Three more whoop­ing cough cases con­firmed

Souderton Independent - - FRONT PAGE - By Bradley Sch­legel

Two students and one staff mem­ber at Soud­er­ton Area High School have been di­ag­nosed with lab­o­ra­to­rycon­firmed per­tus­sis, ac­cord­ing to in­for­ma­tion re­leased Mon­day morn­ing by dis­trict of­fi­cials.

Per­tus­sis, also known as whoop­ing cough, is a highly con­ta­gious res­pi­ra­tory dis­ease, ac­cord­ing to in­for­ma­tion sent to par­ents throughout the dis­trict.

All three peo­ple have started the ap­pro­pri­ate med­i­cal treat­ment, ac­cord­ing to Frank Gal­lagher, the dis­trict’s as­sis­tant su­per­in­ten­dent and di­rec­tor of pupil ser­vices.

Gal­lagher also said each is fol­low­ing the rules for re­turn­ing to school as de­ter­mined by the dis­trict and the Mont­gomery County Health Depart­ment.

Frank Custer, a spokesman for Mont­gomery County, did not re­turn an email mes­sage Mon­day morn­ing.

Chil­dren with per­tus­sis, if their med­i­cal con­di­tion al­lows, may re­turn to school and ac­tiv­i­ties five days af­ter start­ing the ap­pro­pri­ate an­tibi­otics, ac­cord­ing to the mes­sage. It states that they must continue tak­ing the an­tibi­otics un­til com­pleted.

All house­hold mem­bers and close con­tacts of a per­tus­sis case should re­ceive pre­ven­ta­tive an­tibi­otics re­gard­less of their age or vac­ci­na­tion sta­tus, ac­cord­ing to the same mes­sage.

Cit­ing pri­vacy laws, Gal­lagher de­clined to dis­close if the in­fected staff mem­ber is a teacher at the high school. He also chose not to speak about where or how the three ac­quired the virus that causes whoop­ing cough.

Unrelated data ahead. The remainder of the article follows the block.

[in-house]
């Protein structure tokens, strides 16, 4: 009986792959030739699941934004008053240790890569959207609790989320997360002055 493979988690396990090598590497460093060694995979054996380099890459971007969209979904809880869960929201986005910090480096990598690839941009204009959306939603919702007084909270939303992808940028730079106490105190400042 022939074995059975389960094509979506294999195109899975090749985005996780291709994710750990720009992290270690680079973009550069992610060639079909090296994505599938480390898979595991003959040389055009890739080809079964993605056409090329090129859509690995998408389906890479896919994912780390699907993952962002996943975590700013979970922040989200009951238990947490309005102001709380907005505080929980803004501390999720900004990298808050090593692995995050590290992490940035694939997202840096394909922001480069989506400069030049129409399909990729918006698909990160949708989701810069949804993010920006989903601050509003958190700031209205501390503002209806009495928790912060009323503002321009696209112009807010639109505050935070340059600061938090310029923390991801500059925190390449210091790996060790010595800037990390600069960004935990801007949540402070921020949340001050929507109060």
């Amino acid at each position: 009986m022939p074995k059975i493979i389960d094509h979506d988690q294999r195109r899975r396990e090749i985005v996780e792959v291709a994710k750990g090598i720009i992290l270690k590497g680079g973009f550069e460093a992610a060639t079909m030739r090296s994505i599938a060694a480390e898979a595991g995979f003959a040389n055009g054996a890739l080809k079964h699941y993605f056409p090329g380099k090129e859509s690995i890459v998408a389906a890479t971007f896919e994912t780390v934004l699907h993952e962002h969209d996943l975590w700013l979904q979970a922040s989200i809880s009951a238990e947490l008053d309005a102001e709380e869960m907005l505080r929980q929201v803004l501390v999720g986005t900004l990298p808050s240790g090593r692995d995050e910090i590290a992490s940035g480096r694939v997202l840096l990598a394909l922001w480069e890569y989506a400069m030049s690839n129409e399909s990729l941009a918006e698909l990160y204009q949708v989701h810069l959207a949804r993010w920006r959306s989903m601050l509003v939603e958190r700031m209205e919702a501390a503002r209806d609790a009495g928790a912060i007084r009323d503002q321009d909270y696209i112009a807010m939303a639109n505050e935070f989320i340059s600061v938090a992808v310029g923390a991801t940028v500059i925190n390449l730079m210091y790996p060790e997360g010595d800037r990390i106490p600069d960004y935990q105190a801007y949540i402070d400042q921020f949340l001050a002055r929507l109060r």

The dis­ease fea­tures an un­con­trol­lable, vi­o­lent cough that makes it hard

to breathe. Af­ter coughiQg fiWV, D SHUVRQ FDQ WKHQ strug­gle to breathe and emit a char­ac­ter­is­tic “whoop­ing” sound, ac­cord­ing to in­for­ma­tion from the Mont­gomery County Health Depart­ment.

In Septem­ber, three students at the school were di­ag­nosed with whoop­ing cough.

The three 15-year-old students are all friends and “hung around with each other this sum­mer,” Custer said last month.

In Septem­ber, Custer em­pha­sized that they con­tracted the per­tus­sis in­fec­tion in the community, not the school. Those who were in contact with them were given pre­ven­ta­tive treat­ment, Custer said.

All three students had prior vac­ci­na­tions for per­tus­sis, Custer said. How­ever, the vac­ci­na­tion does not al­ways pro­vide 100 per­cent pro­tec­tion. What it does do is lessen the sever­ity of the ill­ness so pa­tients don’t have to be hos­pi­tal­ized.

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